Allocating C Structures Under the Control of the Chicken GC

  1. Allocating C Structures Under the Control of the Chicken GC
    1. Chicken GC Basics
    2. Allocating Atomic Data
    3. Allocating non-atomic data
    4. Allocating mixed data
    5. Allocating large data
    6. Why Would You Want to do This?
      1. Speed
      2. Convenience

This tip describes how to allocate C structures such that they will be under the control of the Chicken garbage collector.

Chicken has an unusual garbage collection scheme, roughly following the procedure described in Cheney on the MTA, Part II. Please keep in mind the manual sections Data representation and Interface to external functions and variables while you read this.

The code in this section will be a mix of C and Scheme; recall that you can embed C code directly in your Scheme programs using (foreign-declare CODE-STRING).

Chicken GC Basics

The Chicken GC expects all non-immediate objects to have a "tag" value in their first sizeof(C_header) bytes. This tag stores three pieces of information:

The manual section Data representation explains this.

Allocating Atomic Data

"Atomic" data are data which contain no pointers. For example, suppose we want to have the following C structure definition for point-mass bodies in a three-dimensional gravitational simulation:

typedef struct {
  C_header tag;
  double m;
  double q[3];
  double p[3];
} body;

Note that a body structure contains no pointers. We could use a declaration like

(define-foreign-record body
  (scheme-object tag)
  (double m)
  (double q 3)
  (double p 3))

to represent this object within Chicken. Unfortunately, if we do that, the procedures body-m, body-q, etc, will expect to have foreign pointer objects which contain a pointer to a body object. But, this body object must be allocated outside the GC-managed heap, because the pointer in a foreign-pointer is not scanned during garbage collection. To manage it, we must either set a finalizer for the pointer object which contains it (using set-finalizer!) or deallocate it by hand. Neither of these is an attractive option for lots of data (maybe we're running a Big Simulation).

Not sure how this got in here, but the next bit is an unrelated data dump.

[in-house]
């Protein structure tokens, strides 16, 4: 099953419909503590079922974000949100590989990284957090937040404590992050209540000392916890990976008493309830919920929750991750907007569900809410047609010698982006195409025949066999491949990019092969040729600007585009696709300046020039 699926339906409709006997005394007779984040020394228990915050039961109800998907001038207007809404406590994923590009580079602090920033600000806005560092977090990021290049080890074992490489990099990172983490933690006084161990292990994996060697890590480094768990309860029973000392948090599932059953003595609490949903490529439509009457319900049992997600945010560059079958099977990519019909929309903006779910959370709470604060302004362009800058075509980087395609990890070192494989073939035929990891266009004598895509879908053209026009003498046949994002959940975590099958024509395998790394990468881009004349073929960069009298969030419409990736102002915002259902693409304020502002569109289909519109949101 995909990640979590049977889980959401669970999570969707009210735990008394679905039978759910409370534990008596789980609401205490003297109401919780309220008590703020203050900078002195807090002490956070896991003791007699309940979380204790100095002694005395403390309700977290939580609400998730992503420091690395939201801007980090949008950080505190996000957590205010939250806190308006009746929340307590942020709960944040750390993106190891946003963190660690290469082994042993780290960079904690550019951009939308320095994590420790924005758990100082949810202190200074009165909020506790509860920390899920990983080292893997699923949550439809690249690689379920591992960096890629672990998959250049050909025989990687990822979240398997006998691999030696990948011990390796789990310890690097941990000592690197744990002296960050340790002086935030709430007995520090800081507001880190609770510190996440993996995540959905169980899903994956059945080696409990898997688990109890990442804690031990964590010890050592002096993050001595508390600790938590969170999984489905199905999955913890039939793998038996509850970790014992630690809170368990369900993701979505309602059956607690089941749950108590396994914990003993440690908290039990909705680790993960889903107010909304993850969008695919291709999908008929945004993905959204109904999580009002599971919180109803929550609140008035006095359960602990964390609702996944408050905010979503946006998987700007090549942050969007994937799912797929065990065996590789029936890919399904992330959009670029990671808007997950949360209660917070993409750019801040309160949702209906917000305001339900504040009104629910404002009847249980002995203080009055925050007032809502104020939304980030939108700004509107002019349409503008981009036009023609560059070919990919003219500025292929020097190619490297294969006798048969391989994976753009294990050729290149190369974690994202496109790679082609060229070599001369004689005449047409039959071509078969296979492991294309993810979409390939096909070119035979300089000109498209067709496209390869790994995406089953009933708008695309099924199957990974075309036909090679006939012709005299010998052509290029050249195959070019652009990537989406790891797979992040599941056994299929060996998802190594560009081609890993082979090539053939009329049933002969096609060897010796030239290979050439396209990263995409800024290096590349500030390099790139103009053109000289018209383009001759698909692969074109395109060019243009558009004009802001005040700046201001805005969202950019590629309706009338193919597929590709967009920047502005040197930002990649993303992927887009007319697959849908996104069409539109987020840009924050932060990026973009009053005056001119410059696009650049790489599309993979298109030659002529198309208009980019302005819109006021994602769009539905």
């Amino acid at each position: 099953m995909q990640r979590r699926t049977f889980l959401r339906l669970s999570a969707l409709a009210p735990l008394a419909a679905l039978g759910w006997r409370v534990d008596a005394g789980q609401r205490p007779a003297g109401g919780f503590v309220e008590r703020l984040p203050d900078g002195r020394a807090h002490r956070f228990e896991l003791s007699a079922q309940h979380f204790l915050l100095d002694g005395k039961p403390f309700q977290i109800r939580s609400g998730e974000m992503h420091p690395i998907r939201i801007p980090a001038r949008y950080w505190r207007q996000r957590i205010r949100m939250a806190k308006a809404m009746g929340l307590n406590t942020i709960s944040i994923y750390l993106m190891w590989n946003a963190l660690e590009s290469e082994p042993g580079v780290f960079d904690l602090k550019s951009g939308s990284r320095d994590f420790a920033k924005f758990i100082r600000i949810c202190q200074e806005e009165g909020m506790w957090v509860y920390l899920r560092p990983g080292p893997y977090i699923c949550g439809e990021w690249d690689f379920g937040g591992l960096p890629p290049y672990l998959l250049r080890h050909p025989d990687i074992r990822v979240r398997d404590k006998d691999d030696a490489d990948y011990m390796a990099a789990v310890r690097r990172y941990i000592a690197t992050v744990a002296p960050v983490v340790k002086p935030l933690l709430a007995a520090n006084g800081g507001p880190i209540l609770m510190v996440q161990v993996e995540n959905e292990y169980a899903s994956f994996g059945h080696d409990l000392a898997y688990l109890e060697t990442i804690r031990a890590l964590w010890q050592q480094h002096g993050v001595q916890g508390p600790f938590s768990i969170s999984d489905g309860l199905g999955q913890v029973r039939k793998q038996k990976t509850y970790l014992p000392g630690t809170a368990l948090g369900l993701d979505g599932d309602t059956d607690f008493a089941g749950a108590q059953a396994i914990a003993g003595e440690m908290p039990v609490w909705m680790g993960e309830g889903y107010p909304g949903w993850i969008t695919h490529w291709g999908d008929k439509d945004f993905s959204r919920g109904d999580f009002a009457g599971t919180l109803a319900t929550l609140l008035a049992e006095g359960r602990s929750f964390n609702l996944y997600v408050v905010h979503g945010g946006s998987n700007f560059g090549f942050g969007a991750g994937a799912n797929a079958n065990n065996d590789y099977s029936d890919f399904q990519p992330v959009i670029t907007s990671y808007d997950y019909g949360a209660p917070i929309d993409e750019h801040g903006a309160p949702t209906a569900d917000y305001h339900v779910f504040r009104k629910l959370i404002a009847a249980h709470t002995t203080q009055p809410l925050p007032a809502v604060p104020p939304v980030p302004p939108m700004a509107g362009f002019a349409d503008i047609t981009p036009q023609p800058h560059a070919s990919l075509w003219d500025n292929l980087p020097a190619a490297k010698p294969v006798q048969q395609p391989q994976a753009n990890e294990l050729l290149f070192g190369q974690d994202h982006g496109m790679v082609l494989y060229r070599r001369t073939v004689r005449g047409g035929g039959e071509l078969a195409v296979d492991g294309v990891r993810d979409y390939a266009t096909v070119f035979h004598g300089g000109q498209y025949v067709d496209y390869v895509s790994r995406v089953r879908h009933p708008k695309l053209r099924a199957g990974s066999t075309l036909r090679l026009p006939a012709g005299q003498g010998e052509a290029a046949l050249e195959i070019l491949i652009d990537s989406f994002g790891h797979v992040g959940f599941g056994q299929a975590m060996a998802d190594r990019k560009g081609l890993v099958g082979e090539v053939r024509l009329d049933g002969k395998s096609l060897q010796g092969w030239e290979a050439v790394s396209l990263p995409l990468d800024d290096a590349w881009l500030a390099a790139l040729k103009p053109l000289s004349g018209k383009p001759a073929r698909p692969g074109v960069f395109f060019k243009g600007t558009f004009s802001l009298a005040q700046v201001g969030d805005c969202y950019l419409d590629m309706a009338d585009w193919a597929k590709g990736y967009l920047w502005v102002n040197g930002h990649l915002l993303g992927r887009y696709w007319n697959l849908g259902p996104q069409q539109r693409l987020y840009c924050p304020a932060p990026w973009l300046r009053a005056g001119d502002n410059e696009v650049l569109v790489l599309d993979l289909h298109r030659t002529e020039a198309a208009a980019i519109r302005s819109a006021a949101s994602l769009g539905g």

So, we'll have to do things by hand. First, let's define the body tag. Since bodies will be fixed-size bytevectors, we'll use

static const C_header BODY_TAG = (sizeof(body) - sizeof(C_header)) | C_BYTEVECTOR_BIT | C_STRING_TYPE;

This stores the size of the data in a body struct (minus the tag size), sets the bit which tells the GC that we're dealing with a bytevector, and gives a body the (arbitrary) scheme type string.

Now we define a make-body Scheme procedure, which takes a mass, f64vector position, and f64vector momentum and produces a body:

(define make-body 
  (foreign-primitive scheme-object ((double m)
                                    (f64vector q)
                                    (f64vector p))
#<<END
   body result;

   result.tag = BODY_TAG;

   result.m = m;
   memcpy(result.q, q, 3*sizeof(double));
   memcpy(result.p, p, 3*sizeof(double));